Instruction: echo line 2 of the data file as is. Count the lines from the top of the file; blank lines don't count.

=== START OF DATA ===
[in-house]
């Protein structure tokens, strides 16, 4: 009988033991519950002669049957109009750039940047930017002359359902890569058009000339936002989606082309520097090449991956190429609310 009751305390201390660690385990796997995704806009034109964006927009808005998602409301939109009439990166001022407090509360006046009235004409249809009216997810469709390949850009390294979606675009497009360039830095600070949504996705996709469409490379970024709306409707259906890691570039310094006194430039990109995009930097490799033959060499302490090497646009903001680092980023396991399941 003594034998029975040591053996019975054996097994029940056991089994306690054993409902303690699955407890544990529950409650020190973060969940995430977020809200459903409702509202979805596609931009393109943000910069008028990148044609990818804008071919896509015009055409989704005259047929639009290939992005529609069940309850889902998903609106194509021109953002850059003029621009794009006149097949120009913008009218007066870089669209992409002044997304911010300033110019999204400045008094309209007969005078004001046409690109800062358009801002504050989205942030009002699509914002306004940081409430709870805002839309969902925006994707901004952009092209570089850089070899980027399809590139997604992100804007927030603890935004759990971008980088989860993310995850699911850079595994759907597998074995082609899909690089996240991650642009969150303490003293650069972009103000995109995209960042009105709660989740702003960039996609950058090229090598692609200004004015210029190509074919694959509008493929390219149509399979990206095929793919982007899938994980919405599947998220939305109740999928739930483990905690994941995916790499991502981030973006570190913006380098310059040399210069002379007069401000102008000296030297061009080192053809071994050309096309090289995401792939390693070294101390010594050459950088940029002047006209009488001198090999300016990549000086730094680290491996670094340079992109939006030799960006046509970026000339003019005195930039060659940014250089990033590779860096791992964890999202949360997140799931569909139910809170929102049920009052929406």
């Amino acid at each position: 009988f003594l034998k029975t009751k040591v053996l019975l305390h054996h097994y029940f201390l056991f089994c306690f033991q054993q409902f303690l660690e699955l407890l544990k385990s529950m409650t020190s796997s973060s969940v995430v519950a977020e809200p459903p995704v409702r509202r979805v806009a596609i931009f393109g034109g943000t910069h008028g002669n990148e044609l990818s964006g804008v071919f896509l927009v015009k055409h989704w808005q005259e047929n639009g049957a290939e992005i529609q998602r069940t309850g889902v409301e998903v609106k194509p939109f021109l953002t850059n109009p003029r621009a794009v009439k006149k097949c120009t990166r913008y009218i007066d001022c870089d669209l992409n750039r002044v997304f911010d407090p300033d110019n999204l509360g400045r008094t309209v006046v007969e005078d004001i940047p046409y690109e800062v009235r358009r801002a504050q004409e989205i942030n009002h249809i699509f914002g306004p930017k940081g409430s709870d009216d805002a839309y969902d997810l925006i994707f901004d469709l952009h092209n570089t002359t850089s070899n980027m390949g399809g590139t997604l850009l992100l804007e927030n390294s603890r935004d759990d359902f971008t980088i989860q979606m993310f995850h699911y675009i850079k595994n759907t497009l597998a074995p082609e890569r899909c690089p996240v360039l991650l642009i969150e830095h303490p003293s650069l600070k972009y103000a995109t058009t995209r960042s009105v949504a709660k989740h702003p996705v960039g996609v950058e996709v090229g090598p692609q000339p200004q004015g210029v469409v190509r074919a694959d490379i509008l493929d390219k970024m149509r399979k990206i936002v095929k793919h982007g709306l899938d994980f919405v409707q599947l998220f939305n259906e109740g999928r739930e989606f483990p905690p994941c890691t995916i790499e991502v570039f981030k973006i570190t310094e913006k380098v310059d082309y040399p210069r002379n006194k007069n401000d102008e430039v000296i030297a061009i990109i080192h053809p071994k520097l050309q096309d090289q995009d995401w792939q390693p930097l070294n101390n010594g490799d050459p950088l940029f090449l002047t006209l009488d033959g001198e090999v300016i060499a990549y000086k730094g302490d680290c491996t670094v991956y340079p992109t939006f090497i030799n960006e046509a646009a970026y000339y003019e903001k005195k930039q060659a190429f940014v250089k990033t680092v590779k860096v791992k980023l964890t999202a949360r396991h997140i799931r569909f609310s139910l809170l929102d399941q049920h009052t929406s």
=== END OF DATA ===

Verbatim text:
């Protein structure tokens, strides 16, 4: 009988033991519950002669049957109009750039940047930017002359359902890569058009000339936002989606082309520097090449991956190429609310 009751305390201390660690385990796997995704806009034109964006927009808005998602409301939109009439990166001022407090509360006046009235004409249809009216997810469709390949850009390294979606675009497009360039830095600070949504996705996709469409490379970024709306409707259906890691570039310094006194430039990109995009930097490799033959060499302490090497646009903001680092980023396991399941 003594034998029975040591053996019975054996097994029940056991089994306690054993409902303690699955407890544990529950409650020190973060969940995430977020809200459903409702509202979805596609931009393109943000910069008028990148044609990818804008071919896509015009055409989704005259047929639009290939992005529609069940309850889902998903609106194509021109953002850059003029621009794009006149097949120009913008009218007066870089669209992409002044997304911010300033110019999204400045008094309209007969005078004001046409690109800062358009801002504050989205942030009002699509914002306004940081409430709870805002839309969902925006994707901004952009092209570089850089070899980027399809590139997604992100804007927030603890935004759990971008980088989860993310995850699911850079595994759907597998074995082609899909690089996240991650642009969150303490003293650069972009103000995109995209960042009105709660989740702003960039996609950058090229090598692609200004004015210029190509074919694959509008493929390219149509399979990206095929793919982007899938994980919405599947998220939305109740999928739930483990905690994941995916790499991502981030973006570190913006380098310059040399210069002379007069401000102008000296030297061009080192053809071994050309096309090289995401792939390693070294101390010594050459950088940029002047006209009488001198090999300016990549000086730094680290491996670094340079992109939006030799960006046509970026000339003019005195930039060659940014250089990033590779860096791992964890999202949360997140799931569909139910809170929102049920009052929406």